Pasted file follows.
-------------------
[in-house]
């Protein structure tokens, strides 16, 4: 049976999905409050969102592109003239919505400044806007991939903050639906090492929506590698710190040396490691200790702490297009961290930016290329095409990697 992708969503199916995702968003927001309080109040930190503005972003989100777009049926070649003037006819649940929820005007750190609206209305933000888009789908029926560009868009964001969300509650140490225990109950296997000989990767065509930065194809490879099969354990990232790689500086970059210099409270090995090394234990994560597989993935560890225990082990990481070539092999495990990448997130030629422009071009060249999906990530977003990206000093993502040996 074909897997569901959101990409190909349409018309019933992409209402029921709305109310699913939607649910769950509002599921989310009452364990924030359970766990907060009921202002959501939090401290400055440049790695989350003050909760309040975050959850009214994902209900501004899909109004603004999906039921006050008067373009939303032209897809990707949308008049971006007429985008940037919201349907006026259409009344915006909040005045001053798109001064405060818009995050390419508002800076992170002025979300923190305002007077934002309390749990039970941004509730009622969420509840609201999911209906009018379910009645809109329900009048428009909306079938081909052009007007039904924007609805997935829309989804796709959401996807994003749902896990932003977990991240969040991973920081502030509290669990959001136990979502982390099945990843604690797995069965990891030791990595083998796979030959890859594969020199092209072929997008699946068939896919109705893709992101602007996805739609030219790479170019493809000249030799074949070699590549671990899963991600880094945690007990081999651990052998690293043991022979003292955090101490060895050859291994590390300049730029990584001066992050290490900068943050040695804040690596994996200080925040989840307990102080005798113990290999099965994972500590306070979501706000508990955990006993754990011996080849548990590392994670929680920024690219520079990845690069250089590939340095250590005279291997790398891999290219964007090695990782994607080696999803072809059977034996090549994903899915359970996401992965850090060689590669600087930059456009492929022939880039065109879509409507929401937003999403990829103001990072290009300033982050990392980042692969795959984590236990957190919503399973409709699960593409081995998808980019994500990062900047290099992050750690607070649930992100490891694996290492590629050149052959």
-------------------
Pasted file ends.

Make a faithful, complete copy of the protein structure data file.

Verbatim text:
[in-house]
């Protein structure tokens, strides 16, 4: 049976999905409050969102592109003239919505400044806007991939903050639906090492929506590698710190040396490691200790702490297009961290930016290329095409990697 992708969503199916995702968003927001309080109040930190503005972003989100777009049926070649003037006819649940929820005007750190609206209305933000888009789908029926560009868009964001969300509650140490225990109950296997000989990767065509930065194809490879099969354990990232790689500086970059210099409270090995090394234990994560597989993935560890225990082990990481070539092999495990990448997130030629422009071009060249999906990530977003990206000093993502040996 074909897997569901959101990409190909349409018309019933992409209402029921709305109310699913939607649910769950509002599921989310009452364990924030359970766990907060009921202002959501939090401290400055440049790695989350003050909760309040975050959850009214994902209900501004899909109004603004999906039921006050008067373009939303032209897809990707949308008049971006007429985008940037919201349907006026259409009344915006909040005045001053798109001064405060818009995050390419508002800076992170002025979300923190305002007077934002309390749990039970941004509730009622969420509840609201999911209906009018379910009645809109329900009048428009909306079938081909052009007007039904924007609805997935829309989804796709959401996807994003749902896990932003977990991240969040991973920081502030509290669990959001136990979502982390099945990843604690797995069965990891030791990595083998796979030959890859594969020199092209072929997008699946068939896919109705893709992101602007996805739609030219790479170019493809000249030799074949070699590549671990899963991600880094945690007990081999651990052998690293043991022979003292955090101490060895050859291994590390300049730029990584001066992050290490900068943050040695804040690596994996200080925040989840307990102080005798113990290999099965994972500590306070979501706000508990955990006993754990011996080849548990590392994670929680920024690219520079990845690069250089590939340095250590005279291997790398891999290219964007090695990782994607080696999803072809059977034996090549994903899915359970996401992965850090060689590669600087930059456009492929022939880039065109879509409507929401937003999403990829103001990072290009300033982050990392980042692969795959984590236990957190919503399973409709699960593409081995998808980019994500990062900047290099992050750690607070649930992100490891694996290492590629050149052959």